Blockbuster/Netflix

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Blockbuster/Netflix

Post  Max on Sun May 29, 2011 11:01 am

Big news that Blockbuster is pulling out of Canada and bankrupt in the US. One of my favourite frugal hobbies was shopping pawn shops for DVDs at $3 or less and then selling them back to Blockbuster when I was done with them, which in Calgary had a mandatory policy that they would give at least $3 credit for just about anything. Often, this would actually generate a profit, even though it was in store credit and not in cash. Now that Blockbuster is going under, I had to try and use up my $100 credit (had the balance as high as $300 in the past). I had always kind of thought they would be around forever and I would never have to pay for rentals again.

The lesson here is that they had a good business model, but high fixed costs (rent, payroll, investment in movies). One of the basic lessons in finance and accounting is that the higher the fixed costs, the greater the risk. They actually grew too big to compete, since they developed such a huge administrative budget that they had to spread across all their stores. The biggest problem in the Blockbuster business model, however, is that it became obsolete to a vastly superior model demonstrated by Netflix. Netflix took away enough business that it made Blockbuster's narrow margins turn to losses.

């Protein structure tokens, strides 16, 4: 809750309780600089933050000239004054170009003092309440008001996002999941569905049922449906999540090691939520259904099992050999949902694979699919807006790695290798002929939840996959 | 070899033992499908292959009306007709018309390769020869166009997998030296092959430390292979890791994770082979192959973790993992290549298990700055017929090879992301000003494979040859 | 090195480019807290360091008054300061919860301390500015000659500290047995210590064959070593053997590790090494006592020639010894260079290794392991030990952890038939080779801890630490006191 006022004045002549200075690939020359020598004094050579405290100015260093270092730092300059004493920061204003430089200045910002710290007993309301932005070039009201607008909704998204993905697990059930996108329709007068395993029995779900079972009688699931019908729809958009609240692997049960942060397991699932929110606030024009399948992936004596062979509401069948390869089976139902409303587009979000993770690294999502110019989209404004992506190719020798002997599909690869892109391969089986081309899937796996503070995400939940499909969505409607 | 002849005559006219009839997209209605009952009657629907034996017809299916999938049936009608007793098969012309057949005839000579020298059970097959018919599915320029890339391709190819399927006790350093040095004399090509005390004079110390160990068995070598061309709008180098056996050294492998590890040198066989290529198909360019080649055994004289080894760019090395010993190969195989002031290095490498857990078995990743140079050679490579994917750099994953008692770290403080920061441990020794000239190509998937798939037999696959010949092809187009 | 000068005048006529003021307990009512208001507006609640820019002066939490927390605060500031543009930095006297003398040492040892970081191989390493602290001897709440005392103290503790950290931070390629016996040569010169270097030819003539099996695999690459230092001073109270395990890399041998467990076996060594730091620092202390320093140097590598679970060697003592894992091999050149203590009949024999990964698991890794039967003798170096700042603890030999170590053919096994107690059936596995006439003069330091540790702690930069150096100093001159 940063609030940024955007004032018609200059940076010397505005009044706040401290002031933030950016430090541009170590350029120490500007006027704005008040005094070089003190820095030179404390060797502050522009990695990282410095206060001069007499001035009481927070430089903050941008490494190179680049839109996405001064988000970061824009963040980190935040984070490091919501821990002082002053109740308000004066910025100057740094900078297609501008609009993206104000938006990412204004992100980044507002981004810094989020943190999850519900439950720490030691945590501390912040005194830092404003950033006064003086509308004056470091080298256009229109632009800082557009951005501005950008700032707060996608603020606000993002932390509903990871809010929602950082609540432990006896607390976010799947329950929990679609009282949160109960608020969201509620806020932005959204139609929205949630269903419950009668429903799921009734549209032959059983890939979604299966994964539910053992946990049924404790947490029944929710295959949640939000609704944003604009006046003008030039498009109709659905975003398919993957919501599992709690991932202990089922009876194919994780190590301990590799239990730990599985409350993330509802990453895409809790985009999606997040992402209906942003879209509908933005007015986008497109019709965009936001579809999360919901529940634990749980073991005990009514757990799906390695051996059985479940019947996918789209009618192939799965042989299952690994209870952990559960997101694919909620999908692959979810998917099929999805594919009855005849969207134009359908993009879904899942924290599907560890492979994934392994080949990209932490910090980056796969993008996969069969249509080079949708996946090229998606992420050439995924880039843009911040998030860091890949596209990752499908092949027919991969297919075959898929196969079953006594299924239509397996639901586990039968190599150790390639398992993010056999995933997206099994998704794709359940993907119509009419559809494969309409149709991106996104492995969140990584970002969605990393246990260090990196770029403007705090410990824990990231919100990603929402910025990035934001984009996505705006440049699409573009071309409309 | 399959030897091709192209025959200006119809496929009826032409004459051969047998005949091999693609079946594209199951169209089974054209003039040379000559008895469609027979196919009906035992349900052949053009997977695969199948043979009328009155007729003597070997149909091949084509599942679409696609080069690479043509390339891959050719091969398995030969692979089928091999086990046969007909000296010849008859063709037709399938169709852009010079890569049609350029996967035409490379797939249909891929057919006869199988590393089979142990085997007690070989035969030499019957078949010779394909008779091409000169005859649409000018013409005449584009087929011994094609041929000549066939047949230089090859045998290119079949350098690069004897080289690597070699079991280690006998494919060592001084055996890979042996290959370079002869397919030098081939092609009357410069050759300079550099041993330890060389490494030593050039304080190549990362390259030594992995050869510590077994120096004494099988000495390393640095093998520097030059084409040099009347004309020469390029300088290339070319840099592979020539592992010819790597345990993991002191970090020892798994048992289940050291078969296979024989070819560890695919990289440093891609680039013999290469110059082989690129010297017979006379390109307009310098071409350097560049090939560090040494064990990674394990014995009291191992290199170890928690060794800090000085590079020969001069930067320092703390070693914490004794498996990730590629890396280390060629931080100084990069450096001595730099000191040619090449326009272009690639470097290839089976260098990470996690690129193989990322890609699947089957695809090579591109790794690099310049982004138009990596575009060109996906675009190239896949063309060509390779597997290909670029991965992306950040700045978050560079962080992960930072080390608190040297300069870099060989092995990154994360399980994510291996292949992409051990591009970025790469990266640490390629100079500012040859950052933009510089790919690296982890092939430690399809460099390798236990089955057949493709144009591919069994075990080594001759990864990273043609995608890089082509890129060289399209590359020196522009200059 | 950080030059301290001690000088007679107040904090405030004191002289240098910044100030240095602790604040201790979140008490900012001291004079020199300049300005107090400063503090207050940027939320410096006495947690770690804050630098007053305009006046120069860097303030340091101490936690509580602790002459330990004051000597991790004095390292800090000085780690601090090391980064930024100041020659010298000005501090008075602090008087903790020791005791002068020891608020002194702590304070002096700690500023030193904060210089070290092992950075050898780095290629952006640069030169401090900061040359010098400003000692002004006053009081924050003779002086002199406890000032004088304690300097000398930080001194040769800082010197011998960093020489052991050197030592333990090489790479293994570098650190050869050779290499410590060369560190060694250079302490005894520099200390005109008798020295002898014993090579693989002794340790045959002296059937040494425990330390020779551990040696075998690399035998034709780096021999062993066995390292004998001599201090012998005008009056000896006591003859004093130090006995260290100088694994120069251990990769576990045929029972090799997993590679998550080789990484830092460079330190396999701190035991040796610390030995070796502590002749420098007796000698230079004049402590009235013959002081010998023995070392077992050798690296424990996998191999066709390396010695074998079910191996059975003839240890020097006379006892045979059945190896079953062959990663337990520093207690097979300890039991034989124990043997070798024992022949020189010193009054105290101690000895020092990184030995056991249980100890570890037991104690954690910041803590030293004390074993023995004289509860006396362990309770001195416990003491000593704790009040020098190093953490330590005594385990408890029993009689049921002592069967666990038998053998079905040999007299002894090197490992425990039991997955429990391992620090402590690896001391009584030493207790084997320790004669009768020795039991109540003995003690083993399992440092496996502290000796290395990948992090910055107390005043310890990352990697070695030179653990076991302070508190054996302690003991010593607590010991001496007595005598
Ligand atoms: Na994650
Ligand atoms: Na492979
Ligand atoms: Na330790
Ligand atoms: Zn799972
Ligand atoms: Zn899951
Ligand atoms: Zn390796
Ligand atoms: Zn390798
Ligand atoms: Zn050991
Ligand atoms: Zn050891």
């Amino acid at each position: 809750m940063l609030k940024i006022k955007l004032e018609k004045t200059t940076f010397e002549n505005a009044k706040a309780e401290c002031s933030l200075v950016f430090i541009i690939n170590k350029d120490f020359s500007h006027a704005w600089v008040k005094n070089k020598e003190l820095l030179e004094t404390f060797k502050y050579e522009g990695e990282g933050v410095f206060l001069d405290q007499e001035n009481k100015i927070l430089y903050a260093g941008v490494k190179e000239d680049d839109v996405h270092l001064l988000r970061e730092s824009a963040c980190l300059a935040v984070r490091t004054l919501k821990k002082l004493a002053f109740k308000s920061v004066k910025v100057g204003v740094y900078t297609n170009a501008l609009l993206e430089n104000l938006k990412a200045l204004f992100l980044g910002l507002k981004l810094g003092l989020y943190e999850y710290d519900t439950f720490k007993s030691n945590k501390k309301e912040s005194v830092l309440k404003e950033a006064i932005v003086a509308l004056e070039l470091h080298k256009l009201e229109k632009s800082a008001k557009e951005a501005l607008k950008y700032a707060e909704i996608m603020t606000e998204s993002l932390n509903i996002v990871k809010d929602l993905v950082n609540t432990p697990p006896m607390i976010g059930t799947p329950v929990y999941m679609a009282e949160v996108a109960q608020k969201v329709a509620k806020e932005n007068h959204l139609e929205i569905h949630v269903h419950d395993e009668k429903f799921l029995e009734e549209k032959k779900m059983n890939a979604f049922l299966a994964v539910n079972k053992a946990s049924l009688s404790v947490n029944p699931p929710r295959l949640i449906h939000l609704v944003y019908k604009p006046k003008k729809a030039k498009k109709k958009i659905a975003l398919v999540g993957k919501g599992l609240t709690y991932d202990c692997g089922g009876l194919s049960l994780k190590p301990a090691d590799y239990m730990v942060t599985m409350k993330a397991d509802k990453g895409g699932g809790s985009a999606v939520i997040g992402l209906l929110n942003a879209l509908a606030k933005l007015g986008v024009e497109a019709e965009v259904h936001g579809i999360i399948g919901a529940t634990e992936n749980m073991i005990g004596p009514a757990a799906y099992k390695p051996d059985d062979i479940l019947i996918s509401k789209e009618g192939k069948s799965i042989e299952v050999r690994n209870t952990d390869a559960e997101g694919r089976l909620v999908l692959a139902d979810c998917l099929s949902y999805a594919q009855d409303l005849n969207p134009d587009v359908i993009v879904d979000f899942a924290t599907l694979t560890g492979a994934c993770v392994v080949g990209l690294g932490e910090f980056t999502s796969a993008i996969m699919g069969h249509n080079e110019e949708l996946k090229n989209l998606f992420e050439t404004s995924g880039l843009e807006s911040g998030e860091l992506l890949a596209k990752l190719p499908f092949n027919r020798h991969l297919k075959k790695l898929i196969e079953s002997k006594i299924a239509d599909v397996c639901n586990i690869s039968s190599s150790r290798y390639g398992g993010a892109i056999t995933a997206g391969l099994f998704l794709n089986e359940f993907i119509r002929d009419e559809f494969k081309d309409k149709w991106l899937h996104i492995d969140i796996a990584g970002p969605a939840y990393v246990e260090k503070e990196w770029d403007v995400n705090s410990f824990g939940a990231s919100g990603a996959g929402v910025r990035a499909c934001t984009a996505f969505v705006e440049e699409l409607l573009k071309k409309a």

Now, I think I understand how far behind the curve I am with the arrival of Netflix in the competitive scene. People saw this coming years and years ago, which is why the stock price has been built up so high. Still, I think it is overpriced. Book value of $5-6 per share, and EPS of $3 per share does not justify a $300 stock price. This price assumes 500-600% increase in profits over the next few years. With Blockbuster gone and subscribers looking to rent from other places, I think it is good news for Netflix. However, they are not without competition. The cable networks are also providing video on demand services, and the only proprietary advantage of Netflix is their negotiated deal with movie studios for the rights to distribute their movies (they have infrastructure for online delivery, and brand name appeal, but this can be copied by competitors). Cable networks bundle video on demand with something Netflix does not offer, which is live television. Now if Netflix could break into that business, then perhaps the current share price would be justified.